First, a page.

Open your door to stronger connections
While a small amount of focus is on locally-owned business (23.3 percent), 62.8 percent of ISM survey respondents’ supplier diversity programs do focus on small business to drive growth. Additionally so, 67 percent confirmed their membership to the National Minority Supplier Development Council (NMSDC). And while the challenge of finding diverse suppliers remains, organizations need to open the communication gateways to grow business for both parties involved.
“It’s important that we recognize that there are strong and qualified suppliers out there who can supply us goods and services,” said Thomas. “And while many of them are smaller, they are very competent and in most cases, those smaller businesses are the diverse businesses. Those supplier diversity programs help identify who they are and really open up some doors for those suppliers—and additionally open some pretty unique doors for corporations as well.”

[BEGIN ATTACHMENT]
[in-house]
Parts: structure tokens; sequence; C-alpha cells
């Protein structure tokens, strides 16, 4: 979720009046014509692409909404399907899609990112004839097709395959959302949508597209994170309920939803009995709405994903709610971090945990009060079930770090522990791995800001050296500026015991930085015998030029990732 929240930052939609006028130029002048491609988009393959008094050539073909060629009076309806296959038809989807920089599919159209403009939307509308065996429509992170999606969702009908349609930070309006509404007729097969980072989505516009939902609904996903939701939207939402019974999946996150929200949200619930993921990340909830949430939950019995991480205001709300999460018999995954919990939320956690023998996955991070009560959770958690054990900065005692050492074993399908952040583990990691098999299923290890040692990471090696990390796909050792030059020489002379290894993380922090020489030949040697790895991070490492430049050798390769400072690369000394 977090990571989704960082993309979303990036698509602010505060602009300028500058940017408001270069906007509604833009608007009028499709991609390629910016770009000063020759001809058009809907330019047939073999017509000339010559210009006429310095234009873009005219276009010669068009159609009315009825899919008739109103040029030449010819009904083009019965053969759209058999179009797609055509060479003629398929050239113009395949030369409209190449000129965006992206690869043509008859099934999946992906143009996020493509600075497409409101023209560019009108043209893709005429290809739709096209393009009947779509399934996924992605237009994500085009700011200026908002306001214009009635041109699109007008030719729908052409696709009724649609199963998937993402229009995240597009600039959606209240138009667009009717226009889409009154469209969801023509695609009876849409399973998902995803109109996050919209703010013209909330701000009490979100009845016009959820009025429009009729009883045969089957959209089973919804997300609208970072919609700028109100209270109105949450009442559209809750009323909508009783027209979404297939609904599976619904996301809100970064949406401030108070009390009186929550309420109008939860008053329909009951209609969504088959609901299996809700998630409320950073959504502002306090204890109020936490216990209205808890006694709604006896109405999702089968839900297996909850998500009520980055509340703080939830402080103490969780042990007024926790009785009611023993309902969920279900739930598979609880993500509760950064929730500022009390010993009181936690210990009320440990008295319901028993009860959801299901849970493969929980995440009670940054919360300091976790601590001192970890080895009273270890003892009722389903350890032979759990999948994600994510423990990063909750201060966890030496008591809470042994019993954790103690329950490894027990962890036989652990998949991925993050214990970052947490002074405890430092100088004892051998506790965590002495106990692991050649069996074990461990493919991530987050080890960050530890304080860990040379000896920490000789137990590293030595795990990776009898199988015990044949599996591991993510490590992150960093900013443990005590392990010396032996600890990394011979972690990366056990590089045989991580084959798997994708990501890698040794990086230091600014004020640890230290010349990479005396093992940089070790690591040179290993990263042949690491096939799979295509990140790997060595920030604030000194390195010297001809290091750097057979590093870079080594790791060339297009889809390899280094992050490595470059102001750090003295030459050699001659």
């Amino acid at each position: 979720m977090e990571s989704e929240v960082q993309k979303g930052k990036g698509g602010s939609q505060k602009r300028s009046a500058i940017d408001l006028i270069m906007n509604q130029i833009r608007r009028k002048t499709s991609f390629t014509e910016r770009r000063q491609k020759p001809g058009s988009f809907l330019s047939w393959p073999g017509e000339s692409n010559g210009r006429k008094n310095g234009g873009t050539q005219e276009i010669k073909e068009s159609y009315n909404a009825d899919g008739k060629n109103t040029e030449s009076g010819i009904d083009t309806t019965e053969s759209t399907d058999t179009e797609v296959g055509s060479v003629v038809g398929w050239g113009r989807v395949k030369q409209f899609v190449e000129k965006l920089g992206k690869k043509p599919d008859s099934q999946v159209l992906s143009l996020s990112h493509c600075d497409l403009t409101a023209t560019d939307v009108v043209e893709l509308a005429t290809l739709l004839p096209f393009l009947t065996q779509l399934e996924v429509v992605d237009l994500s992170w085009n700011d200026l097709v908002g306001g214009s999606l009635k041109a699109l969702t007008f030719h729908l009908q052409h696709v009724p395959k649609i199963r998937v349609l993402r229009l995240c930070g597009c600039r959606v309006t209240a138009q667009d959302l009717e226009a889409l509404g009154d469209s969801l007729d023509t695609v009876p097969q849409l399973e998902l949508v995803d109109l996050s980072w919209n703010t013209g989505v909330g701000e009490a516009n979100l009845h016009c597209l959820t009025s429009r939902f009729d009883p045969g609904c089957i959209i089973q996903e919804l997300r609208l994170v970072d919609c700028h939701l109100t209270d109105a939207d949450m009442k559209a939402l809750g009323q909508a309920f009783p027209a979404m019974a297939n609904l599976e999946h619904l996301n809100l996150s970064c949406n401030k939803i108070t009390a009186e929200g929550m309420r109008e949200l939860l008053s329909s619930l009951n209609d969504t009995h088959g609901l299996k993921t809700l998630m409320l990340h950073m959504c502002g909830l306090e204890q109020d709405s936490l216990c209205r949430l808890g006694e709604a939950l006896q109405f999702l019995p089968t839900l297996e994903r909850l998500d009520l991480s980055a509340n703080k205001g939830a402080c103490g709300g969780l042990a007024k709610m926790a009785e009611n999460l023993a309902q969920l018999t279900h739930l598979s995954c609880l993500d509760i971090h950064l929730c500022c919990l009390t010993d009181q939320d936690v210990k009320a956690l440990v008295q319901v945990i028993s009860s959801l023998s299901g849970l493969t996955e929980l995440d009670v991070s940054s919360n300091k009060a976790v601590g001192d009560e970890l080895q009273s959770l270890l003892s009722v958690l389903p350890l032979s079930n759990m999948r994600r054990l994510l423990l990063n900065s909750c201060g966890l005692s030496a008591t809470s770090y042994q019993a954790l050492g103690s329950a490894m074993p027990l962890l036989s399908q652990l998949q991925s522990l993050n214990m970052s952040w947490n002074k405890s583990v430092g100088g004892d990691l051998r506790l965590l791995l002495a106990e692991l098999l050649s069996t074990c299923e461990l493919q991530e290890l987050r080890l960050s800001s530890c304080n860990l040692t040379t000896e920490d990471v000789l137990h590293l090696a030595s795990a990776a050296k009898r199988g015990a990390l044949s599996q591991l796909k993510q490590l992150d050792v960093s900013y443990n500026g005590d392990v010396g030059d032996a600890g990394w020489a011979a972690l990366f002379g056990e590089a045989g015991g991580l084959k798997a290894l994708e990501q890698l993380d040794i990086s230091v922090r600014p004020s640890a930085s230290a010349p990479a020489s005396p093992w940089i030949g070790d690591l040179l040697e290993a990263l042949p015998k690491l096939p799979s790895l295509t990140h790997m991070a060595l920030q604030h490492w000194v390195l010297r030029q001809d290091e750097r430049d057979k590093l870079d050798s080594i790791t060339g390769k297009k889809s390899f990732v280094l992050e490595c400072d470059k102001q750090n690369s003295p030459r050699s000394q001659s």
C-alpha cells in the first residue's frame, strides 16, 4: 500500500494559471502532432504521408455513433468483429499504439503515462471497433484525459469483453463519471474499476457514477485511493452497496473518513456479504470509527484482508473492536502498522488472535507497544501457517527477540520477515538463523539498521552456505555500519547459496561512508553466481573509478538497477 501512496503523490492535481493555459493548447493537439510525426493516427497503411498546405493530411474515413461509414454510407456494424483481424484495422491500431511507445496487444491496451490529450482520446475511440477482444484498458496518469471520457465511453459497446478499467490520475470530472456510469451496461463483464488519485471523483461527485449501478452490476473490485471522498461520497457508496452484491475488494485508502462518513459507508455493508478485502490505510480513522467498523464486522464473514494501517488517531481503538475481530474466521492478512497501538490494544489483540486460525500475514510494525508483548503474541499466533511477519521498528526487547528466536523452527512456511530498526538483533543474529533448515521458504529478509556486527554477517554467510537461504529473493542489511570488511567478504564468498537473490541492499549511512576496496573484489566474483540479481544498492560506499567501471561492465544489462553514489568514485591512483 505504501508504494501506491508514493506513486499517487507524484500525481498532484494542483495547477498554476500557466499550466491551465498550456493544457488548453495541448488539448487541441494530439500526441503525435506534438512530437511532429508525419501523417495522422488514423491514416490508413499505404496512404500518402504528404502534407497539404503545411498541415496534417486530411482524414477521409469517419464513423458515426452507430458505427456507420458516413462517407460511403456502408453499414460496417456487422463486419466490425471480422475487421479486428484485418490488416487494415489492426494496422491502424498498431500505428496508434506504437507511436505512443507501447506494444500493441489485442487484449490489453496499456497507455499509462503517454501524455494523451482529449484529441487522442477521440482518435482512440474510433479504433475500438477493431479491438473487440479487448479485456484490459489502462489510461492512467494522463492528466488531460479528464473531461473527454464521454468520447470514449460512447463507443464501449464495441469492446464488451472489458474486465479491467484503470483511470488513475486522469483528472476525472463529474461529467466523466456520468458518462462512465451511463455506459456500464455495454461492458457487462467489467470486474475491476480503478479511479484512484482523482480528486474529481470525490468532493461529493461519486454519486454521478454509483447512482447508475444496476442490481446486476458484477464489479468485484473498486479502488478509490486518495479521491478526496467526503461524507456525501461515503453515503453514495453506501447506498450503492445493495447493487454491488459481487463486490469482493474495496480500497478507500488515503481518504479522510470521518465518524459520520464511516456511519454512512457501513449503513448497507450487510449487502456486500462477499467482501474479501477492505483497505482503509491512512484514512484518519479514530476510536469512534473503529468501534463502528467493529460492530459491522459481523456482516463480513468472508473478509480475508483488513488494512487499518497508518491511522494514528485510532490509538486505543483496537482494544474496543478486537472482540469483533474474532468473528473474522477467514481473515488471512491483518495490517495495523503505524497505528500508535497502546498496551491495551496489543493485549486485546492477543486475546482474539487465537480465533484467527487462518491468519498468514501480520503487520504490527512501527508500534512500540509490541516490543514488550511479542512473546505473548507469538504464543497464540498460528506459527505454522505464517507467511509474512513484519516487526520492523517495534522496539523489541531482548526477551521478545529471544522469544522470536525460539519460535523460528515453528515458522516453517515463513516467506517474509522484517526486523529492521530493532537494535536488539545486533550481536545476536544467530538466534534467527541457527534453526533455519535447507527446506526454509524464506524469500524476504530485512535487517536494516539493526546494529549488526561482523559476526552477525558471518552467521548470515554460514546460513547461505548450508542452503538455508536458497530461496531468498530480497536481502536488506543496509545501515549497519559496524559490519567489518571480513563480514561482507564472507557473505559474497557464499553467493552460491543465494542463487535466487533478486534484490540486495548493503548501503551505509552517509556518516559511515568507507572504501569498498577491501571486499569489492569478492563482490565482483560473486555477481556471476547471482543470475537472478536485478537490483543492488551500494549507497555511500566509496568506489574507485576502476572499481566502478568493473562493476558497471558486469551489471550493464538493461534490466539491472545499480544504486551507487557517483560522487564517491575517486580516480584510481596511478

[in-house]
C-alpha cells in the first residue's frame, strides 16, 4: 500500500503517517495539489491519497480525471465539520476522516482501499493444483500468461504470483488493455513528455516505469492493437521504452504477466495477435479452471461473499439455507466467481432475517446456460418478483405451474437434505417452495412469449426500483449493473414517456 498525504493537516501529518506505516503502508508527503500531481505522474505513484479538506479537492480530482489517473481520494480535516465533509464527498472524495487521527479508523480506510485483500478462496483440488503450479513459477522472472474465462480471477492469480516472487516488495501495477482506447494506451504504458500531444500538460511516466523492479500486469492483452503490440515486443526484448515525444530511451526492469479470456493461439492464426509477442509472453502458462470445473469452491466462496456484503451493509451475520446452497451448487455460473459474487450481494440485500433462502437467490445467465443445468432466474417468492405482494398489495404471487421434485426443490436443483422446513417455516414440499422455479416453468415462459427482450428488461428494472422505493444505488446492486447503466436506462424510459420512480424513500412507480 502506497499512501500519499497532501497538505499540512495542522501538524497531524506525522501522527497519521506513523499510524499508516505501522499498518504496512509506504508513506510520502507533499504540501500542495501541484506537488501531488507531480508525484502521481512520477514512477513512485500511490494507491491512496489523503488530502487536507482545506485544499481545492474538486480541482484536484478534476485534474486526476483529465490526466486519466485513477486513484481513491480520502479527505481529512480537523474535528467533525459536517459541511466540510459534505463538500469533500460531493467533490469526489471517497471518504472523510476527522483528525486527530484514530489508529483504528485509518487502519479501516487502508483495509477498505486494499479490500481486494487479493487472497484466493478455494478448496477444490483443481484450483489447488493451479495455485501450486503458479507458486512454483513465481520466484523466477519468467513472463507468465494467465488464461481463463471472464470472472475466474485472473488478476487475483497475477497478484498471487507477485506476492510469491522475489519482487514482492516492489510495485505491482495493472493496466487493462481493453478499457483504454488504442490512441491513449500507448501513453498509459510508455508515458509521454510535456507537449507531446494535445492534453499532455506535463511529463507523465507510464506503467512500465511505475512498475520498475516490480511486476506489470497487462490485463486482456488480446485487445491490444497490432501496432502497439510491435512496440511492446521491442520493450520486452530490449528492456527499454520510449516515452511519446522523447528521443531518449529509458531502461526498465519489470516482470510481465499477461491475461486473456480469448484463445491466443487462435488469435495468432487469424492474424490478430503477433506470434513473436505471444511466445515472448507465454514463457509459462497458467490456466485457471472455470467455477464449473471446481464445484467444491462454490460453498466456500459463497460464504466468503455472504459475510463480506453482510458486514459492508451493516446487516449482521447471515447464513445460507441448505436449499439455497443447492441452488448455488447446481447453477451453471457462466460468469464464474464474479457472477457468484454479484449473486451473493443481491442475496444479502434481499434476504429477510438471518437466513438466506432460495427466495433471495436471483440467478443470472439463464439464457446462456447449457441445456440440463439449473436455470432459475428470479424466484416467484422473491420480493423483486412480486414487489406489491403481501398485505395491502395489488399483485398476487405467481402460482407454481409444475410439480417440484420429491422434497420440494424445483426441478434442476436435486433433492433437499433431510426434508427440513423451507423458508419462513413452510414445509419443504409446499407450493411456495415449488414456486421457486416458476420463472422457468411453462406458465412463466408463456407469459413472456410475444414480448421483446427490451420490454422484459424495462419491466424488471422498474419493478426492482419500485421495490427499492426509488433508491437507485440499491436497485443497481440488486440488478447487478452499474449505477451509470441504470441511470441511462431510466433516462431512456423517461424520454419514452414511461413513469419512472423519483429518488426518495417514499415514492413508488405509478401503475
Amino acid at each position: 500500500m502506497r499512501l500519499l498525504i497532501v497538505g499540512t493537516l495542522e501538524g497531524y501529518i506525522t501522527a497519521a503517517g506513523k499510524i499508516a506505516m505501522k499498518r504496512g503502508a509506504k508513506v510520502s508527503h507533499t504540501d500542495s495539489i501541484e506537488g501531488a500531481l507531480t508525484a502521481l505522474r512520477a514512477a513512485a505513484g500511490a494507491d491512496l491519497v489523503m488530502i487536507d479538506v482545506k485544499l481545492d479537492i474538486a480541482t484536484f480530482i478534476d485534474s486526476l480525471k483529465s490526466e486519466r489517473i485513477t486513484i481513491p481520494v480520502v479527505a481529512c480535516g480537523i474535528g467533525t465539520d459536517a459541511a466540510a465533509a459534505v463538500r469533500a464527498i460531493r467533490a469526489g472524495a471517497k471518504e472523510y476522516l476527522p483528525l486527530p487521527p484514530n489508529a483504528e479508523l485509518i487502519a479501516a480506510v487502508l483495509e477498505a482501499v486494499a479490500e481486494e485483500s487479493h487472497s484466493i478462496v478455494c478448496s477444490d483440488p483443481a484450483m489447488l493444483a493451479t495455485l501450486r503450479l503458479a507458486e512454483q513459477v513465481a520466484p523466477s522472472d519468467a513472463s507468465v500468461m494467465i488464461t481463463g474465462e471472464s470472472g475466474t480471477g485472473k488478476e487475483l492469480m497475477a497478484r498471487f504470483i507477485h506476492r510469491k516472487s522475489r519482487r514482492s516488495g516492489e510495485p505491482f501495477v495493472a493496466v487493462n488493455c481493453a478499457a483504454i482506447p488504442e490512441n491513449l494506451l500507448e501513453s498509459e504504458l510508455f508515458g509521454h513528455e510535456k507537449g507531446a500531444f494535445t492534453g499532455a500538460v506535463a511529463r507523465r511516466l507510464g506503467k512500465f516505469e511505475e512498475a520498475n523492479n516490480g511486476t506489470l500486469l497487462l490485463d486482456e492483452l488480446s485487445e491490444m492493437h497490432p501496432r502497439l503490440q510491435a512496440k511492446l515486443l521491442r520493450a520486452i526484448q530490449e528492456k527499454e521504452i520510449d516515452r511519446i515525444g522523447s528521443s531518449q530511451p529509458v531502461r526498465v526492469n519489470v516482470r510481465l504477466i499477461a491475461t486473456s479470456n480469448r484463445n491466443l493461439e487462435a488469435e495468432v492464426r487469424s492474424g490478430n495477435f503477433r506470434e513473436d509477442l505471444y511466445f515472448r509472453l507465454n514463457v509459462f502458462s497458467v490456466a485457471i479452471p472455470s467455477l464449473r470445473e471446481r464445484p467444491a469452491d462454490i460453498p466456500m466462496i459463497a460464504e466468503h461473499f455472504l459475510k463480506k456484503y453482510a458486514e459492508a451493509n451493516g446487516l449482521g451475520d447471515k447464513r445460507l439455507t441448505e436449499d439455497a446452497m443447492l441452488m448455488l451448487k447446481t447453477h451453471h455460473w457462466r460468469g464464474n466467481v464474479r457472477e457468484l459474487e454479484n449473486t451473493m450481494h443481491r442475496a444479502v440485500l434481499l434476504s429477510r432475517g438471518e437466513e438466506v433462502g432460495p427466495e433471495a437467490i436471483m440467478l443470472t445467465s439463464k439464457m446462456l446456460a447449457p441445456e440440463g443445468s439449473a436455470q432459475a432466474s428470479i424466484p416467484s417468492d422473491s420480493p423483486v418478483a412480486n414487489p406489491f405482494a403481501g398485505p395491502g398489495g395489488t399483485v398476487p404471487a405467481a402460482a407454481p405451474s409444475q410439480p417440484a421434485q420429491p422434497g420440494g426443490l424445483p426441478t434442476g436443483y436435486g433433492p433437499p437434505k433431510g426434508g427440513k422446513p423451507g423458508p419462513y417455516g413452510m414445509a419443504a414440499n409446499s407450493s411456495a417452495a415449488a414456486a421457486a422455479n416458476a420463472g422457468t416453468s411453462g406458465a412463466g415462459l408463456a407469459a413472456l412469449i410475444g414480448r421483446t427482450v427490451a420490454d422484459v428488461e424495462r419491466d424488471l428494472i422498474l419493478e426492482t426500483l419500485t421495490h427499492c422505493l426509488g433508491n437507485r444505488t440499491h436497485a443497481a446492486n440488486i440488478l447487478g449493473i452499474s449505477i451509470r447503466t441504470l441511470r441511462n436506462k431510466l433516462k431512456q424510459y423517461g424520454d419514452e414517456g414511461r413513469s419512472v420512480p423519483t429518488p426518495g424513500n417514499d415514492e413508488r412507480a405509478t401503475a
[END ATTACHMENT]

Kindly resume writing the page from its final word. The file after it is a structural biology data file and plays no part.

Whether you have established connections with supplier diversity groups for decades or are just looking to strengthen those relationships and grow your network, businesses need to connect supplier diversity programs to business growth, instead of just adhering to a mandate. The supplier diversity has to be a part of a business’s overall culture to be successful.
“CEOs and company leaders need to understand that this isn’t just about reaching their target spend or their goal for inclusive sourcing—this is about impacting communities,” confirmed Vazquez. “It’s so much bigger than the policy of supplier diversity inclusion. It’s about wealth and job creation and creating the strong consumer base that we all need to have a sustainable and successful economically integrated world community. And it’s the impact that it has on the world that will make it a better place for everyone.”